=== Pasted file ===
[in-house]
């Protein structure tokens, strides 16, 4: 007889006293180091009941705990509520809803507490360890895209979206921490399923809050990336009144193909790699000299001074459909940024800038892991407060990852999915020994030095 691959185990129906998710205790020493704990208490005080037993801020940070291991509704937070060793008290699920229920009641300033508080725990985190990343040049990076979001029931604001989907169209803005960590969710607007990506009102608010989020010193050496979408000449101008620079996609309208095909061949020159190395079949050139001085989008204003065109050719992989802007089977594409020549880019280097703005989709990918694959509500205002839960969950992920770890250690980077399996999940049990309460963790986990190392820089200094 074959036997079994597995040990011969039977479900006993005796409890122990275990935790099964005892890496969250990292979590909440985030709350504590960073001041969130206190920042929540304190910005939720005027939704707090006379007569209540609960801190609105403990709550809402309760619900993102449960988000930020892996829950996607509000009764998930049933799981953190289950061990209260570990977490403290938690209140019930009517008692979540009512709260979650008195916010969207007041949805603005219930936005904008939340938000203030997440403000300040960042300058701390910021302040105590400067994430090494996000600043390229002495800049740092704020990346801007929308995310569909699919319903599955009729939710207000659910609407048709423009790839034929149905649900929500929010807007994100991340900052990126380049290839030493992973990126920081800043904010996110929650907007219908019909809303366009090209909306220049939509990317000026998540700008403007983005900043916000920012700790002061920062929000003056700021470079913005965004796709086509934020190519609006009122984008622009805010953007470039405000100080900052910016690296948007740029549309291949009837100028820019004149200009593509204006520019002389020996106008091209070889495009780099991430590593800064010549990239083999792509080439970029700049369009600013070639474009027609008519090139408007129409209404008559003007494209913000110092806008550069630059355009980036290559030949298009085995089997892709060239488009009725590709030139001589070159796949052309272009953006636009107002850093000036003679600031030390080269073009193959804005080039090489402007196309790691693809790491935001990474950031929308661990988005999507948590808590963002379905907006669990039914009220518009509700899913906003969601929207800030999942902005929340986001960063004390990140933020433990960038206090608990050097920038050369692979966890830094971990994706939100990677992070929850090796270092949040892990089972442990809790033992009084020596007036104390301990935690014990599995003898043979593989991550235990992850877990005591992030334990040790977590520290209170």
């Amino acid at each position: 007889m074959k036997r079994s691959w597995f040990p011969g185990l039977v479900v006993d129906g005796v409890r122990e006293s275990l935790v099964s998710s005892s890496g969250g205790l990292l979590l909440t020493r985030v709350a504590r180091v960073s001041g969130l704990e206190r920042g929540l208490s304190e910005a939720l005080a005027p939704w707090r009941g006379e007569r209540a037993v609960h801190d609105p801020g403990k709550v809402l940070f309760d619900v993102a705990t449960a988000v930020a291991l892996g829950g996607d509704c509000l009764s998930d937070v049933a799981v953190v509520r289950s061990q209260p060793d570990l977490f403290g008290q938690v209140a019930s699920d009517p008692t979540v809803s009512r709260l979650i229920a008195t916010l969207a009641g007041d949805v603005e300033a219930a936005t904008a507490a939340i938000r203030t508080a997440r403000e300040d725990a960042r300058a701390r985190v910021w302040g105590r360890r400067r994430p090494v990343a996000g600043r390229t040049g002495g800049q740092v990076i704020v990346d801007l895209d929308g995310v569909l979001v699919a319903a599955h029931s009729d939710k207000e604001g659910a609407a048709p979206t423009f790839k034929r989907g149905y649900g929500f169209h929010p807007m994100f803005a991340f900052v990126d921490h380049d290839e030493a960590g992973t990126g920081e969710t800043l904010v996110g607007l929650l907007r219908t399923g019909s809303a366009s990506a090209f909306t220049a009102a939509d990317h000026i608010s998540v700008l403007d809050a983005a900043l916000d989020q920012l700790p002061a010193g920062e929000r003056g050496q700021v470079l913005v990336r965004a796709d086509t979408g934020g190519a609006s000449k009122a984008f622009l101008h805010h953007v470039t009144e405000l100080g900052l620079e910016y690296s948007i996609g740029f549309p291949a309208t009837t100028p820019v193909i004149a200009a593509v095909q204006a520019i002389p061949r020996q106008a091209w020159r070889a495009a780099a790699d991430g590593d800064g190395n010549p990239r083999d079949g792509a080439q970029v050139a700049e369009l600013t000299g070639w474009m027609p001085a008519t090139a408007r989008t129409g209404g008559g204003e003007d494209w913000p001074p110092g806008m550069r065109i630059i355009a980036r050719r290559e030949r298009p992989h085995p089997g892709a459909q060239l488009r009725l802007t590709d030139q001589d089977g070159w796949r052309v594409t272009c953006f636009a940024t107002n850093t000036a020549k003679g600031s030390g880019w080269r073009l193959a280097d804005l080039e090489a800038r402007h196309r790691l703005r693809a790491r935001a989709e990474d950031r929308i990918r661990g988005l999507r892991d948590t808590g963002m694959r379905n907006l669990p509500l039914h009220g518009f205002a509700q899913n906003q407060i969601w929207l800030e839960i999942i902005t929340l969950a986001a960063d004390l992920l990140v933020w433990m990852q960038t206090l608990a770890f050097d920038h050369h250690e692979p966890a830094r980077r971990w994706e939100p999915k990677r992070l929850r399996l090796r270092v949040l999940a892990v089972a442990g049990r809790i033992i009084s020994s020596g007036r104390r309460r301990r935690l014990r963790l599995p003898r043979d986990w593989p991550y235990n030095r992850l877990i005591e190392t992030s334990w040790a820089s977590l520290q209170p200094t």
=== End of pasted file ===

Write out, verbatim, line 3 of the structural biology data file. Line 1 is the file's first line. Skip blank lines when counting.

């Amino acid at each position: 007889m074959k036997r079994s691959w597995f040990p011969g185990l039977v479900v006993d129906g005796v409890r122990e006293s275990l935790v099964s998710s005892s890496g969250g205790l990292l979590l909440t020493r985030v709350a504590r180091v960073s001041g969130l704990e206190r920042g929540l208490s304190e910005a939720l005080a005027p939704w707090r009941g006379e007569r209540a037993v609960h801190d609105p801020g403990k709550v809402l940070f309760d619900v993102a705990t449960a988000v930020a291991l892996g829950g996607d509704c509000l009764s998930d937070v049933a799981v953190v509520r289950s061990q209260p060793d570990l977490f403290g008290q938690v209140a019930s699920d009517p008692t979540v809803s009512r709260l979650i229920a008195t916010l969207a009641g007041d949805v603005e300033a219930a936005t904008a507490a939340i938000r203030t508080a997440r403000e300040d725990a960042r300058a701390r985190v910021w302040g105590r360890r400067r994430p090494v990343a996000g600043r390229t040049g002495g800049q740092v990076i704020v990346d801007l895209d929308g995310v569909l979001v699919a319903a599955h029931s009729d939710k207000e604001g659910a609407a048709p979206t423009f790839k034929r989907g149905y649900g929500f169209h929010p807007m994100f803005a991340f900052v990126d921490h380049d290839e030493a960590g992973t990126g920081e969710t800043l904010v996110g607007l929650l907007r219908t399923g019909s809303a366009s990506a090209f909306t220049a009102a939509d990317h000026i608010s998540v700008l403007d809050a983005a900043l916000d989020q920012l700790p002061a010193g920062e929000r003056g050496q700021v470079l913005v990336r965004a796709d086509t979408g934020g190519a609006s000449k009122a984008f622009l101008h805010h953007v470039t009144e405000l100080g900052l620079e910016y690296s948007i996609g740029f549309p291949a309208t009837t100028p820019v193909i004149a200009a593509v095909q204006a520019i002389p061949r020996q106008a091209w020159r070889a495009a780099a790699d991430g590593d800064g190395n010549p990239r083999d079949g792509a080439q970029v050139a700049e369009l600013t000299g070639w474009m027609p001085a008519t090139a408007r989008t129409g209404g008559g204003e003007d494209w913000p001074p110092g806008m550069r065109i630059i355009a980036r050719r290559e030949r298009p992989h085995p089997g892709a459909q060239l488009r009725l802007t590709d030139q001589d089977g070159w796949r052309v594409t272009c953006f636009a940024t107002n850093t000036a020549k003679g600031s030390g880019w080269r073009l193959a280097d804005l080039e090489a800038r402007h196309r790691l703005r693809a790491r935001a989709e990474d950031r929308i990918r661990g988005l999507r892991d948590t808590g963002m694959r379905n907006l669990p509500l039914h009220g518009f205002a509700q899913n906003q407060i969601w929207l800030e839960i999942i902005t929340l969950a986001a960063d004390l992920l990140v933020w433990m990852q960038t206090l608990a770890f050097d920038h050369h250690e692979p966890a830094r980077r971990w994706e939100p999915k990677r992070l929850r399996l090796r270092v949040l999940a892990v089972a442990g049990r809790i033992i009084s020994s020596g007036r104390r309460r301990r935690l014990r963790l599995p003898r043979d986990w593989p991550y235990n030095r992850l877990i005591e190392t992030s334990w040790a820089s977590l520290q209170p200094t």